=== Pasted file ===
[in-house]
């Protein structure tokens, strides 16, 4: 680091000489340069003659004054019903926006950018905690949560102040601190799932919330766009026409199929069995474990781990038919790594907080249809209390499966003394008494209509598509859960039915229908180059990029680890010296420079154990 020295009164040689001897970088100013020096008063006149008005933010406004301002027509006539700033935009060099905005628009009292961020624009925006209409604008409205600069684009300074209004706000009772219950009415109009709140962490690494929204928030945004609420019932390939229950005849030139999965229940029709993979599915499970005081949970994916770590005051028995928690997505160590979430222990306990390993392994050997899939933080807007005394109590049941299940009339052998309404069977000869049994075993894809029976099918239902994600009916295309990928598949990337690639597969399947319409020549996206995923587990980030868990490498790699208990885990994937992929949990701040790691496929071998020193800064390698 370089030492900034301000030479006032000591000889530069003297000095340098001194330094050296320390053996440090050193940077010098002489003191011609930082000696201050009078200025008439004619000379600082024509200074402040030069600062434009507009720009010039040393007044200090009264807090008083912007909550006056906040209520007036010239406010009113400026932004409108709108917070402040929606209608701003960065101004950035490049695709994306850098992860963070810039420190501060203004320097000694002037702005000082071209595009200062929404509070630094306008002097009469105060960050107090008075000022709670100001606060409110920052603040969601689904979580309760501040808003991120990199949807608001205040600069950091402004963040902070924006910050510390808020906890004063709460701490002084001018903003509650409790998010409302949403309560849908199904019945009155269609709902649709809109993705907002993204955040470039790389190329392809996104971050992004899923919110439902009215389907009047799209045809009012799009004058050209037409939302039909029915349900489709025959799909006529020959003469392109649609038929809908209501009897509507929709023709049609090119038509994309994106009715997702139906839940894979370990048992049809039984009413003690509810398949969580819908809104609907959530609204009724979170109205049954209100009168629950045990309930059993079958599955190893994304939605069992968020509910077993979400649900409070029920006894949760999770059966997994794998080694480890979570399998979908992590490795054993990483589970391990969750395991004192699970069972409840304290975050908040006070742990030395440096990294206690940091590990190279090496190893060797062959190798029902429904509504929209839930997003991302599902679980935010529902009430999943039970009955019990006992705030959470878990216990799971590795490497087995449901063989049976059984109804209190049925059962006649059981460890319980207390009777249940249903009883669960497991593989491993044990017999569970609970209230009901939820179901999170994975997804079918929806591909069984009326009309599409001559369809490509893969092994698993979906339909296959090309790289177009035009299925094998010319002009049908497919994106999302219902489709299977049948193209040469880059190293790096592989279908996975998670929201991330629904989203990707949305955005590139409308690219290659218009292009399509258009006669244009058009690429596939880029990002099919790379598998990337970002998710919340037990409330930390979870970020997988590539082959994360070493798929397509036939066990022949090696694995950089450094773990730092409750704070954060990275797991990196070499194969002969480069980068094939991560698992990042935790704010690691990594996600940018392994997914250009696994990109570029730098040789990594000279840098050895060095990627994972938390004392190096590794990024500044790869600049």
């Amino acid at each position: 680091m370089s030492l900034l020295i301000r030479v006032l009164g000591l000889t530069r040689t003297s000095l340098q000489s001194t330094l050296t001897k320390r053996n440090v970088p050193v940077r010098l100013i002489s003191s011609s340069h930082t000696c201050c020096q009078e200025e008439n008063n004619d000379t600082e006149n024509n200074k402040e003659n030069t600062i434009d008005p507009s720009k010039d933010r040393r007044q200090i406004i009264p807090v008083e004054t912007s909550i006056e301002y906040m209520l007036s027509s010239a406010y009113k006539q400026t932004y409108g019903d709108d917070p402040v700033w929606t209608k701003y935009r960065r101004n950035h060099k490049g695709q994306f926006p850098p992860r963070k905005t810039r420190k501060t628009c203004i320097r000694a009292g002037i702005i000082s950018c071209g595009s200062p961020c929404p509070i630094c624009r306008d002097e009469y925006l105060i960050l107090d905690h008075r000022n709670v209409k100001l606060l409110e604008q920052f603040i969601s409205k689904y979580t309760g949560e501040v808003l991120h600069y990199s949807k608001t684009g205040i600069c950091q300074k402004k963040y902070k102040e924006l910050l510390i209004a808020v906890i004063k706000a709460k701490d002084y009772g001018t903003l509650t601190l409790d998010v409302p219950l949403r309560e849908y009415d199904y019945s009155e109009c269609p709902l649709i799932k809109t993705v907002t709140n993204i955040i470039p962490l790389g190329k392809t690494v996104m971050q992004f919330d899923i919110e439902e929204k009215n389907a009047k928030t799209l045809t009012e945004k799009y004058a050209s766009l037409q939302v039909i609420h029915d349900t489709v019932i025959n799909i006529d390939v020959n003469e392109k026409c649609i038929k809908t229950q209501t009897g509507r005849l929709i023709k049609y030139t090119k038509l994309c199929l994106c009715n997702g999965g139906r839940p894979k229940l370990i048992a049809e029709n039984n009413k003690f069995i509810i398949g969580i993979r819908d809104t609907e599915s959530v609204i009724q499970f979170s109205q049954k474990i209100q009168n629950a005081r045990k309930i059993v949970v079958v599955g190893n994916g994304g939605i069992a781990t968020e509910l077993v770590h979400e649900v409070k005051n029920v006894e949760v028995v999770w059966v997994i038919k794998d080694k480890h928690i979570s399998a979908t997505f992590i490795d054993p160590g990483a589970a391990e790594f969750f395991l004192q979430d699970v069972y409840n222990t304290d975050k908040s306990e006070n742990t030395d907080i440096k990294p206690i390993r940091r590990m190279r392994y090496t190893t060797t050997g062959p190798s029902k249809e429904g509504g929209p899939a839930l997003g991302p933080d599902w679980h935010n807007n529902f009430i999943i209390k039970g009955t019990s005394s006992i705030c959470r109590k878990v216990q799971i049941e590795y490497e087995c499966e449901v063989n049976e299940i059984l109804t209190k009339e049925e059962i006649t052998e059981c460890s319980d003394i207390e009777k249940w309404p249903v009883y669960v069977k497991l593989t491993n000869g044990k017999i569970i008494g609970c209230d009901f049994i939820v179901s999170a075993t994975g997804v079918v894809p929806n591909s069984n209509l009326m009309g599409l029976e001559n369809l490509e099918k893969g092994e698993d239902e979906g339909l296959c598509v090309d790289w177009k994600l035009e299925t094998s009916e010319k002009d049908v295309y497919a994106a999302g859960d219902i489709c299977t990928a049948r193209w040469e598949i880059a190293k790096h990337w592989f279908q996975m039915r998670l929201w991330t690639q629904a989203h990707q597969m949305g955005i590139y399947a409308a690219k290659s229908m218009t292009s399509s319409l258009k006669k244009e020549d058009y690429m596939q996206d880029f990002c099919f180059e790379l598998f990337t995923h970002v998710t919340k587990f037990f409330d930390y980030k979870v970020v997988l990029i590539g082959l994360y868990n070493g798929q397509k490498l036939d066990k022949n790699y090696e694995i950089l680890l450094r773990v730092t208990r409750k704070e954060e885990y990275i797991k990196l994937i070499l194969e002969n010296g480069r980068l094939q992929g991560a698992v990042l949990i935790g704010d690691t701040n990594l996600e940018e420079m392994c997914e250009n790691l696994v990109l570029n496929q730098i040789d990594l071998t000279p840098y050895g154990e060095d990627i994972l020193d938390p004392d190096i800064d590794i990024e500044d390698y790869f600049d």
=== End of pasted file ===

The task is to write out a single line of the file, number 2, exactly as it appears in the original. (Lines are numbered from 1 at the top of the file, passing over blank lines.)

């Protein structure tokens, strides 16, 4: 680091000489340069003659004054019903926006950018905690949560102040601190799932919330766009026409199929069995474990781990038919790594907080249809209390499966003394008494209509598509859960039915229908180059990029680890010296420079154990 020295009164040689001897970088100013020096008063006149008005933010406004301002027509006539700033935009060099905005628009009292961020624009925006209409604008409205600069684009300074209004706000009772219950009415109009709140962490690494929204928030945004609420019932390939229950005849030139999965229940029709993979599915499970005081949970994916770590005051028995928690997505160590979430222990306990390993392994050997899939933080807007005394109590049941299940009339052998309404069977000869049994075993894809029976099918239902994600009916295309990928598949990337690639597969399947319409020549996206995923587990980030868990490498790699208990885990994937992929949990701040790691496929071998020193800064390698 370089030492900034301000030479006032000591000889530069003297000095340098001194330094050296320390053996440090050193940077010098002489003191011609930082000696201050009078200025008439004619000379600082024509200074402040030069600062434009507009720009010039040393007044200090009264807090008083912007909550006056906040209520007036010239406010009113400026932004409108709108917070402040929606209608701003960065101004950035490049695709994306850098992860963070810039420190501060203004320097000694002037702005000082071209595009200062929404509070630094306008002097009469105060960050107090008075000022709670100001606060409110920052603040969601689904979580309760501040808003991120990199949807608001205040600069950091402004963040902070924006910050510390808020906890004063709460701490002084001018903003509650409790998010409302949403309560849908199904019945009155269609709902649709809109993705907002993204955040470039790389190329392809996104971050992004899923919110439902009215389907009047799209045809009012799009004058050209037409939302039909029915349900489709025959799909006529020959003469392109649609038929809908209501009897509507929709023709049609090119038509994309994106009715997702139906839940894979370990048992049809039984009413003690509810398949969580819908809104609907959530609204009724979170109205049954209100009168629950045990309930059993079958599955190893994304939605069992968020509910077993979400649900409070029920006894949760999770059966997994794998080694480890979570399998979908992590490795054993990483589970391990969750395991004192699970069972409840304290975050908040006070742990030395440096990294206690940091590990190279090496190893060797062959190798029902429904509504929209839930997003991302599902679980935010529902009430999943039970009955019990006992705030959470878990216990799971590795490497087995449901063989049976059984109804209190049925059962006649059981460890319980207390009777249940249903009883669960497991593989491993044990017999569970609970209230009901939820179901999170994975997804079918929806591909069984009326009309599409001559369809490509893969092994698993979906339909296959090309790289177009035009299925094998010319002009049908497919994106999302219902489709299977049948193209040469880059190293790096592989279908996975998670929201991330629904989203990707949305955005590139409308690219290659218009292009399509258009006669244009058009690429596939880029990002099919790379598998990337970002998710919340037990409330930390979870970020997988590539082959994360070493798929397509036939066990022949090696694995950089450094773990730092409750704070954060990275797991990196070499194969002969480069980068094939991560698992990042935790704010690691990594996600940018392994997914250009696994990109570029730098040789990594000279840098050895060095990627994972938390004392190096590794990024500044790869600049």